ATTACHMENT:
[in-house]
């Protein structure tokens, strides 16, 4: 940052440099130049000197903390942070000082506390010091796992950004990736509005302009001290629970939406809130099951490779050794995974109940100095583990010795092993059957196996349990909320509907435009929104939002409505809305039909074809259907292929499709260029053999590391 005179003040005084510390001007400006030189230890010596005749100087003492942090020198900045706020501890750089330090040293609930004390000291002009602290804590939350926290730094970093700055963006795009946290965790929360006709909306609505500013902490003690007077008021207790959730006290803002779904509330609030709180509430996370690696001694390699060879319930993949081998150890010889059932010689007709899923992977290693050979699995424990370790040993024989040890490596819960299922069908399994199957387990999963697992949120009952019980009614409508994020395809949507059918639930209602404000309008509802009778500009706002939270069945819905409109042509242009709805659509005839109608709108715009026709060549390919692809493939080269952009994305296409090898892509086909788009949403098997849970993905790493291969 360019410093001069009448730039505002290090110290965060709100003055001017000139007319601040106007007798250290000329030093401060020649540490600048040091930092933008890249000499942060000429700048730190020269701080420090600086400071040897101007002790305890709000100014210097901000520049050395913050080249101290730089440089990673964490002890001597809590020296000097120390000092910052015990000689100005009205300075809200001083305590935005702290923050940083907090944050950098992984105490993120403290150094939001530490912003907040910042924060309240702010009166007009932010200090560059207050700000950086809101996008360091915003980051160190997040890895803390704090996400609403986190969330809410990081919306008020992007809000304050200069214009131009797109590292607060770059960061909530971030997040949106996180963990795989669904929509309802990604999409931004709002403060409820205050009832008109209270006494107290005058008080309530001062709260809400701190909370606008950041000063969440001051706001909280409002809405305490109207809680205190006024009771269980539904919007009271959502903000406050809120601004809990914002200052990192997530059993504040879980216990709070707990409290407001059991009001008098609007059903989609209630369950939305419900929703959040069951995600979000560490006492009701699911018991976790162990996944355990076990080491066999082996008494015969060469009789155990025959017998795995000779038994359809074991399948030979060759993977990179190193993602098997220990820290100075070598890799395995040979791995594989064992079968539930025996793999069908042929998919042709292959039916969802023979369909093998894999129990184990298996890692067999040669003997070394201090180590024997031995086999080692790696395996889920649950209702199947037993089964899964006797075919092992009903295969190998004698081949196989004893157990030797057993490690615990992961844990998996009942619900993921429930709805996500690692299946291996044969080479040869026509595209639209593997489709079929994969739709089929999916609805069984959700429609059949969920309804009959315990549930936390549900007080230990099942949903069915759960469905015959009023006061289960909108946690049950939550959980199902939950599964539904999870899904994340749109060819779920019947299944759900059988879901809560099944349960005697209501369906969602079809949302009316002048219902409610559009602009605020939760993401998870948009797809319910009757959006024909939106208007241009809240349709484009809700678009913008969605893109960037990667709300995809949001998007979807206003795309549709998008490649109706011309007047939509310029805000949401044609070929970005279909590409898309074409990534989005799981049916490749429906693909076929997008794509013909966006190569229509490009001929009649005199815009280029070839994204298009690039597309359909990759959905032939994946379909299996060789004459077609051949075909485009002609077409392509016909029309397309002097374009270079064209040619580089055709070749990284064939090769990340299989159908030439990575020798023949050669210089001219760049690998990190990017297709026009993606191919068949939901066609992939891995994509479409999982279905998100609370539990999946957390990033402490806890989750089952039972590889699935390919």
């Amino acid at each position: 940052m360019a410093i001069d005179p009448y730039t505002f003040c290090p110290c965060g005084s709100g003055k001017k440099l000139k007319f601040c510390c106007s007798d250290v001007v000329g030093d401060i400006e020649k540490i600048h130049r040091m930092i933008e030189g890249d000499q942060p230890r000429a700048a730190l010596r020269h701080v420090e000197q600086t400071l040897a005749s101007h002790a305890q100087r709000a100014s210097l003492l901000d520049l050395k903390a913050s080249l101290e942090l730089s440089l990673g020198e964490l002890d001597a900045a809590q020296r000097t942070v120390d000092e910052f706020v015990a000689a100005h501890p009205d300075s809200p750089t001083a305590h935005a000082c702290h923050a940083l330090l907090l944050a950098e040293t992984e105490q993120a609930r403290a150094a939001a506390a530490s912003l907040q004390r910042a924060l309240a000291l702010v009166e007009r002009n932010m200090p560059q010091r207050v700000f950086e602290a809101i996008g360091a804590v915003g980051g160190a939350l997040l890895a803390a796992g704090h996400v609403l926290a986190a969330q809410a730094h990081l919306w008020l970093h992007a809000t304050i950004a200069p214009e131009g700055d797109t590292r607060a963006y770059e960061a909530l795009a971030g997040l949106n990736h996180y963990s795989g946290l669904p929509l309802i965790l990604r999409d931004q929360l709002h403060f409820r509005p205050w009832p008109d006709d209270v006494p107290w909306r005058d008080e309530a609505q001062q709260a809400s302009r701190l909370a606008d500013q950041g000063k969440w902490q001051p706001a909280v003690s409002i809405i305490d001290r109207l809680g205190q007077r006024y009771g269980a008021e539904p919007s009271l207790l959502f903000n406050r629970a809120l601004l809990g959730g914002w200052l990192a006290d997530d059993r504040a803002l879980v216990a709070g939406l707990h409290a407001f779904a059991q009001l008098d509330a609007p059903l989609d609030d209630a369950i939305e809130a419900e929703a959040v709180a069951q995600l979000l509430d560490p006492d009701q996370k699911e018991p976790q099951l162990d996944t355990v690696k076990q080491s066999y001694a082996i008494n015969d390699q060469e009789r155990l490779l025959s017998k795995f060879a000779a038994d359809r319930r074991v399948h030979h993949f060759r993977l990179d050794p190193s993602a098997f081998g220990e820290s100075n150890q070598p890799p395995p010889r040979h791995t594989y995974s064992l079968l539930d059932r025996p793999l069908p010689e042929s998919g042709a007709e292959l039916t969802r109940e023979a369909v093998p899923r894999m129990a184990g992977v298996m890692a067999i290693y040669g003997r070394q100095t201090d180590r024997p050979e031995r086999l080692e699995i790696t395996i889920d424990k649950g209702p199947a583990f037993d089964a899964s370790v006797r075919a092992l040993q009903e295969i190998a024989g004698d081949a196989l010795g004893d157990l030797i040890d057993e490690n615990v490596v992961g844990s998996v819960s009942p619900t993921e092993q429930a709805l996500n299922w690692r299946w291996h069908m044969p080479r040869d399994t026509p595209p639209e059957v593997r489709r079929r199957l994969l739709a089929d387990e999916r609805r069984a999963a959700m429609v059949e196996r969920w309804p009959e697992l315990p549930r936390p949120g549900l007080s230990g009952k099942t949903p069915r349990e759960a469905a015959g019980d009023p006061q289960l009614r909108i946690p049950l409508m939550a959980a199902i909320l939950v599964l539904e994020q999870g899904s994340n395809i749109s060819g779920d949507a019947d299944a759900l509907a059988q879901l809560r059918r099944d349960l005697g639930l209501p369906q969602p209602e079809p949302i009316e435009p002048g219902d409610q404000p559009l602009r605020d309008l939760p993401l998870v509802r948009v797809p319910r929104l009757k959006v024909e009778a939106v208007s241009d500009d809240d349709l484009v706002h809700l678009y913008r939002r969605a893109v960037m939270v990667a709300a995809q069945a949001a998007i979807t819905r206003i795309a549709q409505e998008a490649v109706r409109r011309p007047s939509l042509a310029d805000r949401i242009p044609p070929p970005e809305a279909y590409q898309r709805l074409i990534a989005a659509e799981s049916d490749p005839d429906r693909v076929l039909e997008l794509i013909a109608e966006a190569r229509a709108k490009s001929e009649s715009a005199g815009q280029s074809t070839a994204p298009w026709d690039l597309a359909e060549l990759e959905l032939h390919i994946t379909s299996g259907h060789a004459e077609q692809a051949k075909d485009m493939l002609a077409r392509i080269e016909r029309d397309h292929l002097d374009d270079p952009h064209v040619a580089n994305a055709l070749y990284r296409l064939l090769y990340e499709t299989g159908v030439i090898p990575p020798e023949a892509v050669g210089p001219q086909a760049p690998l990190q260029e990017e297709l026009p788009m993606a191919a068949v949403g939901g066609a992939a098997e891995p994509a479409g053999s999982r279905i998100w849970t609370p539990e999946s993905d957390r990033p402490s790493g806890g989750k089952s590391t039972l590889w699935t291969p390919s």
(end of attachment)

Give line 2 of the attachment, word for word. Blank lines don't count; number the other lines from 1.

């Protein structure tokens, strides 16, 4: 940052440099130049000197903390942070000082506390010091796992950004990736509005302009001290629970939406809130099951490779050794995974109940100095583990010795092993059957196996349990909320509907435009929104939002409505809305039909074809259907292929499709260029053999590391 005179003040005084510390001007400006030189230890010596005749100087003492942090020198900045706020501890750089330090040293609930004390000291002009602290804590939350926290730094970093700055963006795009946290965790929360006709909306609505500013902490003690007077008021207790959730006290803002779904509330609030709180509430996370690696001694390699060879319930993949081998150890010889059932010689007709899923992977290693050979699995424990370790040993024989040890490596819960299922069908399994199957387990999963697992949120009952019980009614409508994020395809949507059918639930209602404000309008509802009778500009706002939270069945819905409109042509242009709805659509005839109608709108715009026709060549390919692809493939080269952009994305296409090898892509086909788009949403098997849970993905790493291969 360019410093001069009448730039505002290090110290965060709100003055001017000139007319601040106007007798250290000329030093401060020649540490600048040091930092933008890249000499942060000429700048730190020269701080420090600086400071040897101007002790305890709000100014210097901000520049050395913050080249101290730089440089990673964490002890001597809590020296000097120390000092910052015990000689100005009205300075809200001083305590935005702290923050940083907090944050950098992984105490993120403290150094939001530490912003907040910042924060309240702010009166007009932010200090560059207050700000950086809101996008360091915003980051160190997040890895803390704090996400609403986190969330809410990081919306008020992007809000304050200069214009131009797109590292607060770059960061909530971030997040949106996180963990795989669904929509309802990604999409931004709002403060409820205050009832008109209270006494107290005058008080309530001062709260809400701190909370606008950041000063969440001051706001909280409002809405305490109207809680205190006024009771269980539904919007009271959502903000406050809120601004809990914002200052990192997530059993504040879980216990709070707990409290407001059991009001008098609007059903989609209630369950939305419900929703959040069951995600979000560490006492009701699911018991976790162990996944355990076990080491066999082996008494015969060469009789155990025959017998795995000779038994359809074991399948030979060759993977990179190193993602098997220990820290100075070598890799395995040979791995594989064992079968539930025996793999069908042929998919042709292959039916969802023979369909093998894999129990184990298996890692067999040669003997070394201090180590024997031995086999080692790696395996889920649950209702199947037993089964899964006797075919092992009903295969190998004698081949196989004893157990030797057993490690615990992961844990998996009942619900993921429930709805996500690692299946291996044969080479040869026509595209639209593997489709079929994969739709089929999916609805069984959700429609059949969920309804009959315990549930936390549900007080230990099942949903069915759960469905015959009023006061289960909108946690049950939550959980199902939950599964539904999870899904994340749109060819779920019947299944759900059988879901809560099944349960005697209501369906969602079809949302009316002048219902409610559009602009605020939760993401998870948009797809319910009757959006024909939106208007241009809240349709484009809700678009913008969605893109960037990667709300995809949001998007979807206003795309549709998008490649109706011309007047939509310029805000949401044609070929970005279909590409898309074409990534989005799981049916490749429906693909076929997008794509013909966006190569229509490009001929009649005199815009280029070839994204298009690039597309359909990759959905032939994946379909299996060789004459077609051949075909485009002609077409392509016909029309397309002097374009270079064209040619580089055709070749990284064939090769990340299989159908030439990575020798023949050669210089001219760049690998990190990017297709026009993606191919068949939901066609992939891995994509479409999982279905998100609370539990999946957390990033402490806890989750089952039972590889699935390919």